Scholar: Serfs' emancipation topples dark rule in Tibet 2009-01-21 23:33:09   Print

    BEIJING, Jan. 21 (Xinhua) -- March 28 is a festival for millions of former Tibetan serfs and their offspring to celebrate their emancipation from the hell of cruel oppression, but for the former oppressors who are still dreaming of returning to the past, the day is marked for their paradise lost, said a Tibetan scholar.

    Lhagpa Phuntshogs, director-general of the China Tibetology Research Center, made the remarks after the regional legislature of Tibet endorsed a bill Monday to mark March 28 as "Serfs Emancipation Day", the date when about one million serfs and slaves in the region were freed in 1959 following an order of the State Council, or Cabinet, to dismiss the local government of Tibet and replace it with a preparatory committee of the Tibet Autonomous Region.

    In old Tibet, the serf-owner class, who made up merely five percent of the Tibetan population, owned the entire cultivated land and grassland and the majority of the livestock, and they also controlled the freedom of serfs and slaves, who accounted for95 percent of the total population, the Tibetan scholar said in an article published by the Guangming Daily.

    The owners could sell and transfer their serfs, while serfs had to work for the owners generation by generation. Serfs had to seek their owners' consent before they got married, while their kids were also owned by their owners, according to the Tibetologist.

    After the Peaceful Liberation of Tibet in 1951, Tibetans, including some from the upper class, became increasingly eager to reform the feudal serfdom. But in a hope to maintain their paradise, the reactionary part of the upper class on March 10, 1959 launched an armed rebellion, backed by international anti-China and anti-communism forces, the scholar said.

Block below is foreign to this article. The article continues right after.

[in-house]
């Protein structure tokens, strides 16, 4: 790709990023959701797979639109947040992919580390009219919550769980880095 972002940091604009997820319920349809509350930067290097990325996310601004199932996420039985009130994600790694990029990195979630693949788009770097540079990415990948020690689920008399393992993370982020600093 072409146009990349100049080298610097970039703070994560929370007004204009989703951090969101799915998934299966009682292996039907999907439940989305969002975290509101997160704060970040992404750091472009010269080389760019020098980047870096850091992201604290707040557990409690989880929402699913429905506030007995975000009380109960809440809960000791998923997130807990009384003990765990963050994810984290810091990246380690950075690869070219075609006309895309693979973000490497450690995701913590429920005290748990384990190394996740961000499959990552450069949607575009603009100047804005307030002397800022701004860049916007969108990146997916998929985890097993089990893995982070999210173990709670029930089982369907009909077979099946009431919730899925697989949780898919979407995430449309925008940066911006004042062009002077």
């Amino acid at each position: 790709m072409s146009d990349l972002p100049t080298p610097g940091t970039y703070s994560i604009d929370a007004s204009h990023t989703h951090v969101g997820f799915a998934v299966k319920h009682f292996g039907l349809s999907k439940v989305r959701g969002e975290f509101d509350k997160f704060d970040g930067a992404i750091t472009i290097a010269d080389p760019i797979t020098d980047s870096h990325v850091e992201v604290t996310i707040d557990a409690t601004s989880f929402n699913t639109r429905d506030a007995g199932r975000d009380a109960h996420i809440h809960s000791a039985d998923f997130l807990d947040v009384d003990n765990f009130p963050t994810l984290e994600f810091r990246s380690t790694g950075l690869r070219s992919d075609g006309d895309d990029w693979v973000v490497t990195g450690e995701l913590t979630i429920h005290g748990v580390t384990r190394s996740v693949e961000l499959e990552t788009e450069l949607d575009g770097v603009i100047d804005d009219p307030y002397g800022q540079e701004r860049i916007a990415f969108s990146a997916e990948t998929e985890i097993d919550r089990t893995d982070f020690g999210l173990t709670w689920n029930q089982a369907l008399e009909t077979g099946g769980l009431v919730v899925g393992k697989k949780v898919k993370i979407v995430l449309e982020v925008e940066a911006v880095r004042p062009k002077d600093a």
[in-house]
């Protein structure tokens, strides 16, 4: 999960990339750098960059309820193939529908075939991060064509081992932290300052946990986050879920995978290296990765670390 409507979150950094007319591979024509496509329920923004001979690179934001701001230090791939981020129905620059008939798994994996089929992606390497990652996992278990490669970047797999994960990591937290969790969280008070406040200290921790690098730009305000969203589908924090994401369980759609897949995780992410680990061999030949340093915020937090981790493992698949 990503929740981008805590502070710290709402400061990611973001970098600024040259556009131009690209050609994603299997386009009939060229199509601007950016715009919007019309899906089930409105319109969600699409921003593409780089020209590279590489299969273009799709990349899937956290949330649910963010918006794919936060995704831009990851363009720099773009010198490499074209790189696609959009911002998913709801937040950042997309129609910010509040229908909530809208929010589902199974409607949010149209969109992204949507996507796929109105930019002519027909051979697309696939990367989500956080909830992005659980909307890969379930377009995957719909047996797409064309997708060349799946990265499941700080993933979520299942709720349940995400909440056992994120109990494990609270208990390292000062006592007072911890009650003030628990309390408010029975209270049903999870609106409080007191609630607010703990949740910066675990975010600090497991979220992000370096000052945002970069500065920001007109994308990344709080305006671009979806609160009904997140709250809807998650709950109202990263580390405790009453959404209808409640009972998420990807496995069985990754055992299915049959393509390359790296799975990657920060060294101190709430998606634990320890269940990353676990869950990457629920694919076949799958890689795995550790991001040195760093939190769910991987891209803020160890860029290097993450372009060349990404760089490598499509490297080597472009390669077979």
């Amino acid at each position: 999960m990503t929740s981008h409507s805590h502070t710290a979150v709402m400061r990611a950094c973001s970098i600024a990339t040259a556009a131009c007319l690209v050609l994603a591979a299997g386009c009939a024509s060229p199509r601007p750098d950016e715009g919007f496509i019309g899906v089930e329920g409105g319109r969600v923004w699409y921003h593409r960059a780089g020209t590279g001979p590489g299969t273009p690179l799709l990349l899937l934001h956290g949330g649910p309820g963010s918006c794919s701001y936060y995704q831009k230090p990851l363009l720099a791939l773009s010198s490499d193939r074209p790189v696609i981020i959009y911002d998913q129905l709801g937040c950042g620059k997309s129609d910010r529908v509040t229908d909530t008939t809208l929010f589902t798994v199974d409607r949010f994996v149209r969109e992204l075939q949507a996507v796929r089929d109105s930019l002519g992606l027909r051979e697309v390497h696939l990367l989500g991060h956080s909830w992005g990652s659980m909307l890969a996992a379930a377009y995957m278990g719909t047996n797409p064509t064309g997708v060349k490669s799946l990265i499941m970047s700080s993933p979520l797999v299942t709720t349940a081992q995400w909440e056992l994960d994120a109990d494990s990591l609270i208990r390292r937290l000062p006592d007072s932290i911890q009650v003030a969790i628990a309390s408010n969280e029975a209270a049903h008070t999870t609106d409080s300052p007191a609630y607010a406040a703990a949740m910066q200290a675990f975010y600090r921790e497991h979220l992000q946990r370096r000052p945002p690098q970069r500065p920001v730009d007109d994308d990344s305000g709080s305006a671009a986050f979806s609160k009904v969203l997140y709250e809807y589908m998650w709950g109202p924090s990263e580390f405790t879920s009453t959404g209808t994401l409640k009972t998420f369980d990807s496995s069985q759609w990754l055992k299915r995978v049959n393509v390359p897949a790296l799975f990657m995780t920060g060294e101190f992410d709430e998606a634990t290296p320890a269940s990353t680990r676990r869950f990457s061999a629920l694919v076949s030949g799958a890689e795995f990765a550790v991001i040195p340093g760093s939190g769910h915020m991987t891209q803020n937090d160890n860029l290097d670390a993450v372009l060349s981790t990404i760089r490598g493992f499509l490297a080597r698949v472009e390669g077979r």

The rebellion was foiled by the People's Liberation Army and on March 17, the Dalai Lama, his family and his supporters ran away.

    Between 1959 and 1961, a democratic reform was carried out in Tibet to destroy the feudalist serfdom completely.

    "This was the people's revolutionary movement, in which the Party led the one million Tibetan serfs to topple the dark rule of the serf owner class," said Lhagpa Phuntshogs.

    But those rebellious forces in exile have never given up their attempt to restore their paradise lost, so they mark March 10 as a day for their so-called "uprising", and on the very day, the Dalai Lama would publish an announcement every year like a "human rights guard" to curse the democratic reform , tell lies to the international community and sabotage the prosperity, stability, peace, and unity in Tibet, he said.

    "But the masses of emancipated serfs and their offspring living in Tibet are clear who are the guard for the Tibetan people's fundamental interests and who are the saboteur of their happy life."

Editor: Mu Xuequan
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